In the previous week ending Oct. 19, WTI and Brent lost 3.7 percent and 1.2 percent, respectively, and WTI and Brent settled at 69.12 U.S. dollars and 79.78 dollars per barrel, respectively, at the end of the week.
On Monday, U.S. oil prices inched up 0.07 percent despite vow of Saudi Arabia to enhance oil production. WTI grew 0.05 U.S. dollar to settle at 69.17 dollars a barrel, and Brent edged up 0.05 dollars to 79.83 dollars per barrel.
There has been concern that in the context of the U.S. sanctions against Iran, which are now set to take effect on Nov. 4, Saudi Arabia could cut crude supply in retaliation for potential sanctions against it over the disappearance of Saudi journalist Jamal Khashoggi.
Analysts fear Saudi retaliation would cause supply shock, sending oil prices up. But on Monday, trying to dismiss such concerns, Saudi Arabia's Energy Minister Khalid Al-Falih said that "there is no intention" for such action, and that Saudi Arabia would play a "constructive and responsible role" in world energy markets.
Saudi Arabia would also raise its daily crude oil output to 11 million barrels from 10.7 million barrels and the country has a capacity to generate 12 million barrels of crude oil each day, according to Al-Falih.
On Tuesday, U.S. oil prices further dived 4.22 percent as Saudi Arabia vowed to enhance oil production and U.S. stock markets sank on disappointing earnings reports. WTI lost 2.93 U.S. dollars to settle at 66.43 dollars a barrel, and Brent sank 3.39 dollars to 76.44 dollars per barrel.
The U.S. stock market lost over 2 percent in the early session resulting from warning of higher production costs by heavy equipment maker Caterpillar Inc. and disappointing operating results of industrial conglomerate 3M Corporate in the third quarter.
Moreover, Saudi Arabia's Energy Minister Khalid al-Falih said on Tuesday that the Organization of the Petroleum Exporting Countries (OPEC) and its partners are in "produce as much as you can" mode.
On Wednesday, U.S. oil prices rebounded 0.59 percent on fall of gasoline and diesel stockpiles in the previous week in the United States. WTI gained 0.39 U.S. dollar to settle at 66.82 dollars a barrel, while Brent further decreased 0.27 dollar to 76.17 dollars per barrel.
U.S. commercial crude oil stockpiles in the week ending Oct. 19 rose 6.3 million barrels week on week while total petroleum inventories dropped as much as 8 million barrels, according to data issued by the U.S. Energy Information Administration (EIA) on Wednesday.
Meanwhile, gasoline and distillate fuel inventories fell 4.8 million barrels and 2.3 million barrels, respectively, which bolstered oil prices.
In terms of future oil prices, EIA's latest October Short-Term Energy Outlook (STEO) forecast that Brent crude oil spot prices, which averaged 70 dollars per barrel in September, are expected to average 81 dollars per barrel in the fourth quarter of 2018 and will fall to an average of 75 dollars per barrel in 2019.
EIA also forecast WTI prices to increase at a slightly slower rate, leading to a widening of the Brent-WTI spread to 9 dollars per barrel in October. But the spread would narrow to 4 dollars per barrel by December 2019.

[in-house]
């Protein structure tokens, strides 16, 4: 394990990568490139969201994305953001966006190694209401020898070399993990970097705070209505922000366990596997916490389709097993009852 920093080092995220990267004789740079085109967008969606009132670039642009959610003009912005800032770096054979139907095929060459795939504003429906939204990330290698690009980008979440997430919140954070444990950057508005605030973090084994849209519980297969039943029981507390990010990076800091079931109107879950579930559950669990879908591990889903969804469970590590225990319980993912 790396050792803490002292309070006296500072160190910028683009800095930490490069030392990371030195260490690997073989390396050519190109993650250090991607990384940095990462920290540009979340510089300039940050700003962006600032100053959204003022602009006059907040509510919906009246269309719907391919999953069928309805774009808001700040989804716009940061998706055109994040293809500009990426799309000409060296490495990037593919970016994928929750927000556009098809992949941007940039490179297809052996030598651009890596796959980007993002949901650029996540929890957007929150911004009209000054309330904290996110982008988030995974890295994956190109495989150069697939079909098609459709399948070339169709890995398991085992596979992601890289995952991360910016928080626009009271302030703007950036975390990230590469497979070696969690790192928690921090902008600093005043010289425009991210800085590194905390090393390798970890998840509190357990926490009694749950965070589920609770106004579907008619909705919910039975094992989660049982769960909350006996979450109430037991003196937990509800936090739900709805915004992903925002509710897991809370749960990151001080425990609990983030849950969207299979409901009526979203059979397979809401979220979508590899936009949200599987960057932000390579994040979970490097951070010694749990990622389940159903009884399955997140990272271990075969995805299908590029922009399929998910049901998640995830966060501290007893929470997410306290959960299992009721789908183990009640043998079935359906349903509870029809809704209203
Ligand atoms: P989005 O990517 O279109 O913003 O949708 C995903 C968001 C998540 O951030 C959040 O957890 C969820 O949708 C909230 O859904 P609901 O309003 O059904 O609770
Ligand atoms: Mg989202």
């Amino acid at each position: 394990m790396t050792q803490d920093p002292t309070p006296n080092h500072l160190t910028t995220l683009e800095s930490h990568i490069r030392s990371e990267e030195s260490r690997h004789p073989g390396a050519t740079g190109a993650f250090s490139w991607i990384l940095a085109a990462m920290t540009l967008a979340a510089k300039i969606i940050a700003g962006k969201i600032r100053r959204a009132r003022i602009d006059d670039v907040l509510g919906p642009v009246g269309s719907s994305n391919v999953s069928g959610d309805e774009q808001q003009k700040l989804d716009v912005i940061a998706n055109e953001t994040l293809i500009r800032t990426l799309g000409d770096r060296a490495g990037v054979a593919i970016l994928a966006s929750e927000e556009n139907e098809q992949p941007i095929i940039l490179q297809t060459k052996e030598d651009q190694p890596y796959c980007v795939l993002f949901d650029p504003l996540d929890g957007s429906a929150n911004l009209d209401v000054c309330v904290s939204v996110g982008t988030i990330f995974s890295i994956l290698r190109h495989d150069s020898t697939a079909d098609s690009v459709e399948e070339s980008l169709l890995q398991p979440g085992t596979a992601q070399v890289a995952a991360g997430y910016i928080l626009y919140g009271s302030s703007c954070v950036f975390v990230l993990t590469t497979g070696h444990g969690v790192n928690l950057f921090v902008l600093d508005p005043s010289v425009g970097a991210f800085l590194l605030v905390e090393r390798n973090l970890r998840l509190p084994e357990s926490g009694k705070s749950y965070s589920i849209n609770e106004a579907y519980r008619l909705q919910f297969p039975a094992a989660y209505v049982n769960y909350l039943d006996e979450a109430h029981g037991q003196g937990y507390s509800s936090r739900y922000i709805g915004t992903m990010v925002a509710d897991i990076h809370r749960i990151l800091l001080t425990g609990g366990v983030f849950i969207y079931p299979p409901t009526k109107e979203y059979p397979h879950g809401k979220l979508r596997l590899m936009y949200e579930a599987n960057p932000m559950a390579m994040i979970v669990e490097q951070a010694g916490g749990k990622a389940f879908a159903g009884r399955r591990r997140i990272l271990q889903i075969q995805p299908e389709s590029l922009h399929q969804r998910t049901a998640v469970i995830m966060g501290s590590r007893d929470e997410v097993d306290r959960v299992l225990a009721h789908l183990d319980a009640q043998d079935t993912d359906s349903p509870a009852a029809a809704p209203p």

What's more, EIA said the higher crude oil prices at the end of 2018 and in 2019 will likely support increased global crude oil production. EIA forecast that U.S. crude oil production to increase by 1 million barrels per day in 2019. EIA also forecast that total global liquid fuels inventories to decrease by 200,000 barrels per day in 2018, followed by an increase of 280,000 barrels per day in 2019.
However, the effects of the U.S. withdrawal from the Joint Comprehensive Plan of Action (JCPOA) in May, the resumption of Iran sanctions and the potential response from other countries pose significant uncertainty to the forecast.
On Thursday, oil prices rose as investors were encouraged by a strong rebound in the U.S. stock markets. WTI increased 0.51 dollar to settle at 67.33 dollars a barrel, while Brent added 0.72 dollar to 76.89 dollars a barrel.
U.S. stocks suffered big losses Wednesday, with the Dow Jones Industrial Average sinking over 600 points, which raised concerns that a possible slowdown in global economic growth could reduce oil demand.
However, U.S. equities rebounded strongly on Thursday, with the Nasdaq Composite Index jumping about 3 percent in late trading, soothing anxious investors to some extent.
On Friday, crude oil futures prices of the United States gained 0.39 percent on concerns over less supply from Iran. WTI picked up 0.26 dollar to settle at 67.59 dollars a barrel. Meanwhile, Brent further increased 0.74 dollars to 77.63 U.S. dollars per barrel.
U.S. sanctions on Iranian crude oil exports would take effect on Nov. 4, prompting more countries to cut imports from Iran. Still, U.S. crude oil futures prices lost 2.2 percent for the week, marking the third straight weekly loss.
The United States has 875 operating oil drilling rigs in this week, adding two more from the previous week, according to data issued by oil service company Baker Hughes on Friday.
There are also signs of a slowdown in global trade, with container and bulk freight rates dropping after rising for most of 2018, according to reports.
In the coming weeks, traders keep a close eye on U.S. sanctions on Iranian crude exports. Concerns about the gap in crude oil supply caused by U.S. sanctions on Iran have fueled spike of crude oil prices in the past few months.
Because of the concerns about possible shortage of supply due to U.S. sanctions on Iran, the oil market is also beginning to be worried about possible oversupply and inventories that are rising in many other parts of the world.
Meanwhile, the market will focus on the news of any meeting between officials from China and the United States aiming at seeking solution to the ongoing trade tensions.